Sennheiser HD 600 headphones Sam Tellig on the HD600s

Sidebar 3: Sam Tellig on the HD600s (also from February 1998)

The Sennheiser HD580s have long been one of my headphone references, too. I had the '580s for a while, then gave them to my father-in-law, who plugs them directly into the headphone jacks of his now-discontinued Arcam Alpha 5 integrated.

The HD600s are better yet, offering greater speed and resolution. They're among the most resolving headphones I have heard, of any type.

Okay, the HD600s lack the warmth, body, and generosity of bass found with the mahogany Grados. Quite possibly, they have slightly greater resolution and speed, and maybe they're a tad more neutral. Tough to tell. When I switch from the Grado RS-1s to the Sennheiser HD600s, I hear just a little more of the environment around instruments.

The magic of the HD600s is their midrange—a purity of tone, especially when driven by tubes, that is quite special.

Because they're not overly warm or full-bodied in their presentation, the HD600s lend themselves particularly well to tube amplification. If you can't afford the $3695 for the Cary CAD-300SEI, you might consider the Musical Fidelity X-Cans, especially with its X-PSU power-supply upgrade.

According to the Audio Advisor catalog, the "HD600s' new carbon-fiber housing is an excellent absorber of energy, making sure that nonmusical resonances never reach your ears."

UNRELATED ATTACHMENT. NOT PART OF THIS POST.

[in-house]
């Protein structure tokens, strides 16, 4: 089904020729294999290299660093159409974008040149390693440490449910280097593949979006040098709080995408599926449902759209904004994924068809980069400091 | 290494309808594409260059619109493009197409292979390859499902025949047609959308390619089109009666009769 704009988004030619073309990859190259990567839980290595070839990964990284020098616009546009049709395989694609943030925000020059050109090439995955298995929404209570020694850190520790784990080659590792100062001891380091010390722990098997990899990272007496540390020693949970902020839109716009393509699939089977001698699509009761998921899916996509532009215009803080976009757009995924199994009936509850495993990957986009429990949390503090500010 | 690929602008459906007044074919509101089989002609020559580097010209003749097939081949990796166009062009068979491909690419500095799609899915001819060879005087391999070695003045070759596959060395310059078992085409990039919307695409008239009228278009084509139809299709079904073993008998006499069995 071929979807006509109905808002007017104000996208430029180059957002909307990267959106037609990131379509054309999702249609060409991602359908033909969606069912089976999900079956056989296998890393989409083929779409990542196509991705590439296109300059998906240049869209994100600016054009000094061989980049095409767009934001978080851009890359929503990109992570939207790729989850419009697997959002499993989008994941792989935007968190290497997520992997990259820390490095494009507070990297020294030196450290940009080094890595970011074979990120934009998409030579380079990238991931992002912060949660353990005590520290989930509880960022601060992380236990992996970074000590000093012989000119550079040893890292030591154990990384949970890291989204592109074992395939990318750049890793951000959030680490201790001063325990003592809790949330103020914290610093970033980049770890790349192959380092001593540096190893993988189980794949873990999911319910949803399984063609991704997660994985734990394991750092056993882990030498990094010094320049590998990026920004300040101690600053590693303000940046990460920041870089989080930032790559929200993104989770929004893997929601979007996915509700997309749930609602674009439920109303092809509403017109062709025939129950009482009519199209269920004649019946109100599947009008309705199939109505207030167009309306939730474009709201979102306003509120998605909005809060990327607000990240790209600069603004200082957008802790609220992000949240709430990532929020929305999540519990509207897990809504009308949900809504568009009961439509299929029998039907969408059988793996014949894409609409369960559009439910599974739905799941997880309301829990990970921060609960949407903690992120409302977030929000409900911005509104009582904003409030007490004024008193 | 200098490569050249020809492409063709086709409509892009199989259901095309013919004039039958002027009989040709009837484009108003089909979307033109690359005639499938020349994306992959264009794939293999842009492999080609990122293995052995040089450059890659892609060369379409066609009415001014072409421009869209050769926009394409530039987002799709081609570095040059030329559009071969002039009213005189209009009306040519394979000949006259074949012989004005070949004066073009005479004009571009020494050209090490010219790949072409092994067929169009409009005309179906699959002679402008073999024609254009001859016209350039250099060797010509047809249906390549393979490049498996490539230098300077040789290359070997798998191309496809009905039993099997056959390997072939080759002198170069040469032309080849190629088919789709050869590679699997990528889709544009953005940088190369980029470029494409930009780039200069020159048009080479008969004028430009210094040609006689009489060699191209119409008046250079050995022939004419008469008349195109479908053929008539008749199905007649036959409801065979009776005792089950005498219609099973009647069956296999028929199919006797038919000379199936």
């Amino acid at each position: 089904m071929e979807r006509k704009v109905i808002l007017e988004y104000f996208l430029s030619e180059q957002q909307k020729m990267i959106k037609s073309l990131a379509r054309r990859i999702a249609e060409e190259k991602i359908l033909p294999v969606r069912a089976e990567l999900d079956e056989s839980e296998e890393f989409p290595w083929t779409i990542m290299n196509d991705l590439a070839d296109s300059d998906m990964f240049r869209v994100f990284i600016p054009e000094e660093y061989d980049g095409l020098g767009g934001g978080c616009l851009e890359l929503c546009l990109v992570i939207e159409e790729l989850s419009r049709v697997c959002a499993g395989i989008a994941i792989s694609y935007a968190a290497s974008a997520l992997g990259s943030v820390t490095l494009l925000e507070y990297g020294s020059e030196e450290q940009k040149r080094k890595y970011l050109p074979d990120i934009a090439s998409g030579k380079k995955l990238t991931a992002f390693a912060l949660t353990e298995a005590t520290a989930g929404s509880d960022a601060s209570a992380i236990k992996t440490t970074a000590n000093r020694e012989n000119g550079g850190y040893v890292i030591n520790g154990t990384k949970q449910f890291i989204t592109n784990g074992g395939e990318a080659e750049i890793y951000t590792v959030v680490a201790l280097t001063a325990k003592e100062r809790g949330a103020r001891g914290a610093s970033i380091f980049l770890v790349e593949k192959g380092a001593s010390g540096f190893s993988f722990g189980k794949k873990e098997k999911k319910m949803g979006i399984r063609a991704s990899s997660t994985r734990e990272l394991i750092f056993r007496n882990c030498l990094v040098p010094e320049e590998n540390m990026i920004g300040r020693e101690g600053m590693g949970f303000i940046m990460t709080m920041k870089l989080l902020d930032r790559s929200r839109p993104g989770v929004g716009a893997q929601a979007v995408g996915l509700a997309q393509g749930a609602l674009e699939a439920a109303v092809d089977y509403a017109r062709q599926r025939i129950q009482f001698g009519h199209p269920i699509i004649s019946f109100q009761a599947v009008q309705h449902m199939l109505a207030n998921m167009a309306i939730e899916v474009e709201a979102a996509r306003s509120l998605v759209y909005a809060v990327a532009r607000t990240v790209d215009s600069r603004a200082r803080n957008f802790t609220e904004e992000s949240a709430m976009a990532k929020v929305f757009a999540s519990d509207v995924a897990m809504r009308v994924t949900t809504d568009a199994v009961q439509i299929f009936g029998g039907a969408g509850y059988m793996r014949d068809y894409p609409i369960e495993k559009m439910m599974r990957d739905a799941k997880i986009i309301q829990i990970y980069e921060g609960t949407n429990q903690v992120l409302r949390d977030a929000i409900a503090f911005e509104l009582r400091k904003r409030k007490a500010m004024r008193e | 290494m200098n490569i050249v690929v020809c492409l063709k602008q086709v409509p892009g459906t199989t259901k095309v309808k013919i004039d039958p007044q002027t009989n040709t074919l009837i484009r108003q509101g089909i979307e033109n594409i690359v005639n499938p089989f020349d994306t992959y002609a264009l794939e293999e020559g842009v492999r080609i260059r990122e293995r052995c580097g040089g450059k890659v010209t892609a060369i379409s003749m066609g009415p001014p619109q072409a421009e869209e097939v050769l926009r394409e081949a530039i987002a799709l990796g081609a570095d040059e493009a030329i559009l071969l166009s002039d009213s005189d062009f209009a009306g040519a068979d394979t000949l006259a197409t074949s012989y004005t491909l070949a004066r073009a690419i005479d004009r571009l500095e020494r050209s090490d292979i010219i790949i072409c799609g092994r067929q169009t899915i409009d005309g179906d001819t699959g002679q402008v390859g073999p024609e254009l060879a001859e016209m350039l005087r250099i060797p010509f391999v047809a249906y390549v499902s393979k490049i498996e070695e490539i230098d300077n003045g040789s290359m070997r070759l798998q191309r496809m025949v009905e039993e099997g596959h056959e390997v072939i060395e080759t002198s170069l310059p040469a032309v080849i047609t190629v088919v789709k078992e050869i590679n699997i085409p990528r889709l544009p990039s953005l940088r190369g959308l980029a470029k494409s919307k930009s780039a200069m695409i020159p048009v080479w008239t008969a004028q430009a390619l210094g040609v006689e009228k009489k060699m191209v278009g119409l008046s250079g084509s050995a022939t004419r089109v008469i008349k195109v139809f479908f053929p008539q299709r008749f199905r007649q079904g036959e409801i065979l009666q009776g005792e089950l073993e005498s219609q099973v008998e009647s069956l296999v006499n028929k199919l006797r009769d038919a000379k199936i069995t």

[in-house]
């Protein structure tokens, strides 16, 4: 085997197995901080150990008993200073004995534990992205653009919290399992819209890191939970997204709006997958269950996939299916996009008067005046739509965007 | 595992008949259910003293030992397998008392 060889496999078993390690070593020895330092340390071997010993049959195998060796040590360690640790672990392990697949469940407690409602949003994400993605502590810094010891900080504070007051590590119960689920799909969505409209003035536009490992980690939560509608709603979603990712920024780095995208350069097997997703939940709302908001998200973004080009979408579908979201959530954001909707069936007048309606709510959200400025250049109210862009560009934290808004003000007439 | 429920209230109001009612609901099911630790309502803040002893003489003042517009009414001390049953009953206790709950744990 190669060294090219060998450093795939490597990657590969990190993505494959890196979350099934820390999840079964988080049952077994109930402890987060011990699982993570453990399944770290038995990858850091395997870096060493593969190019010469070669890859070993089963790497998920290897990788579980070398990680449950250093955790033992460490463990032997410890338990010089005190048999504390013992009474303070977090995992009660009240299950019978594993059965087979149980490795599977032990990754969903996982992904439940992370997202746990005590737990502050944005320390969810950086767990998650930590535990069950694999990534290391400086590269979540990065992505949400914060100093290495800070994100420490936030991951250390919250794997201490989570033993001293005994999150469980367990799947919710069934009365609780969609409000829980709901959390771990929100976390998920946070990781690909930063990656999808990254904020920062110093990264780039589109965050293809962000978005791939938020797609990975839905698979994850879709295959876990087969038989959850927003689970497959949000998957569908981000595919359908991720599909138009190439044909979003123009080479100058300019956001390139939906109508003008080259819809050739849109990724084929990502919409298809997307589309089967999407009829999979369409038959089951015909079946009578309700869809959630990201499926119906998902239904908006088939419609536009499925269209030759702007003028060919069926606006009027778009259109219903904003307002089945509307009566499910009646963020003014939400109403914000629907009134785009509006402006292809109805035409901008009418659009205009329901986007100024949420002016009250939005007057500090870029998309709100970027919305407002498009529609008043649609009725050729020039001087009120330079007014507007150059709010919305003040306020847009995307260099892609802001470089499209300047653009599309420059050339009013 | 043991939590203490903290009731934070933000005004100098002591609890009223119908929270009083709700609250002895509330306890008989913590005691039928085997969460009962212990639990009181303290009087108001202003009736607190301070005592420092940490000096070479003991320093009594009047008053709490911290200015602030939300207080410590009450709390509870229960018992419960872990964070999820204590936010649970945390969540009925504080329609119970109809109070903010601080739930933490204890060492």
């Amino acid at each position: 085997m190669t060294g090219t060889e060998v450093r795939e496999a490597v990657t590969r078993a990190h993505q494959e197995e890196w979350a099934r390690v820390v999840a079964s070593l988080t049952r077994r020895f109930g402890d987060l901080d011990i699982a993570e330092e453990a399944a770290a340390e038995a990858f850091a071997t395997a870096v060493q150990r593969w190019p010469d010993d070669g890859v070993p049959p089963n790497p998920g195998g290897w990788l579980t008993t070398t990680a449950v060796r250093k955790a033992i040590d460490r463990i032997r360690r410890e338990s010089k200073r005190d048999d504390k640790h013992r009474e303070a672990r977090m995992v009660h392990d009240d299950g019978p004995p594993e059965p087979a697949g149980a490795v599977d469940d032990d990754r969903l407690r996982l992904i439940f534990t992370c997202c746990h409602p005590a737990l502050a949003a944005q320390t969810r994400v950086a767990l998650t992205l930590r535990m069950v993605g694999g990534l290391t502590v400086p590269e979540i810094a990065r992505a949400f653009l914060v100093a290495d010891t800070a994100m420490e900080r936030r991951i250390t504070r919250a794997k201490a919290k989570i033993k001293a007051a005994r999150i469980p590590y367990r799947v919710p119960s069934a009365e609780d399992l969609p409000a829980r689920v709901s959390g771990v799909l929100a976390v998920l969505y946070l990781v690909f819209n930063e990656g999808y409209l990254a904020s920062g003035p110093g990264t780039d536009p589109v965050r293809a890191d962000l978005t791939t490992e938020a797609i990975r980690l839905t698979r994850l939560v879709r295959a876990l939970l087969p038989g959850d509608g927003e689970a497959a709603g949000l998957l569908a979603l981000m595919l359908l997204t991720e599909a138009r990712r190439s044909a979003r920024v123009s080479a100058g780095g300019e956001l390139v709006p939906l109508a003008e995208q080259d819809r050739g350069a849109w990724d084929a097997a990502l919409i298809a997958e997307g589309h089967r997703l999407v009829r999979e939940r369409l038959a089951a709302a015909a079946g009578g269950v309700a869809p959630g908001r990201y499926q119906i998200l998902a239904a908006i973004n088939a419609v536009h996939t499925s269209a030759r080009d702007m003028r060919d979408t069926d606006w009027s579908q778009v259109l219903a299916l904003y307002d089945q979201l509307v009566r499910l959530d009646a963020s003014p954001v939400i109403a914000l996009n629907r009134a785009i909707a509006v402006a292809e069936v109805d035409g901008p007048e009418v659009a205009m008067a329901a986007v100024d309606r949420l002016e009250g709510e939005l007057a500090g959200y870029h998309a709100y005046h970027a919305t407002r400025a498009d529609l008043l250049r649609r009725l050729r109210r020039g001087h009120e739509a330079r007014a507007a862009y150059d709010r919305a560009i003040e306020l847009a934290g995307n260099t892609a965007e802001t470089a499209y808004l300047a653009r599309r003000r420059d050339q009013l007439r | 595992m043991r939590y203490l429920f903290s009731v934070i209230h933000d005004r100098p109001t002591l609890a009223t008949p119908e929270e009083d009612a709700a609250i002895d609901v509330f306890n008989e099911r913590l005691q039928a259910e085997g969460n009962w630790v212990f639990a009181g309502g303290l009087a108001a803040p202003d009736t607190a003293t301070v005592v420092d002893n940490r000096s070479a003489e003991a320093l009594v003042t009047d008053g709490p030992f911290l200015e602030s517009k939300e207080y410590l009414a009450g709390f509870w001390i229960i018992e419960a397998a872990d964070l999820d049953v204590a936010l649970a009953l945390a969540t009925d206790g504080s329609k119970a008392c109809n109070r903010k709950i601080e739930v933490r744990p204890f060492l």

Interesting. Could it be that I love the Grados because of their resonances, which I certainly don't find "nonmusical"? And that I love the Sennheisers for their lack of such resonances?

The HD600s' construction quality is excellent, as is the comfort they provide. The headband bows are made from carbon fiber. The back section of the earphone chambers—or "acoustic cups," as Sennheiser calls them—is stainless-steel mesh. The drive magnets are designed for long throw, while the aluminum voice-coils are triple-wound. Wow! Much of the technology was derived from the electrostatic Orpheus project. Call the HD600s Sennheiser's trickle-down 'phones, then.

The diaphragm combines polycarbonate with polyurethane, said to stabilize the diaphragm for low mass and a linear piston motion. As John Bevier of Sennheiser USA points out, the low mass makes the HD600s relatively easy to drive.

Even when driven directly from, say, the op-amps of the RadioShack Optimus CD-3400 portable CD player, the Sennheisers never sounded sluggish or slow.

Still, with good amplification the 'phones sounded better yet: more detailed, more dynamic, cleaner and faster. With these 'phones, I especially like the Cary CAD-300SEI integrated and the Musical Fidelity X-Cans. In other words, toobs.

The Sennheiser HD600s have a suggested retail of $449, but the street price, at Audio Advisor and elsewhere, is usually about $100 less. That makes the Sennheisers a very compelling buy.—Sam Tellig

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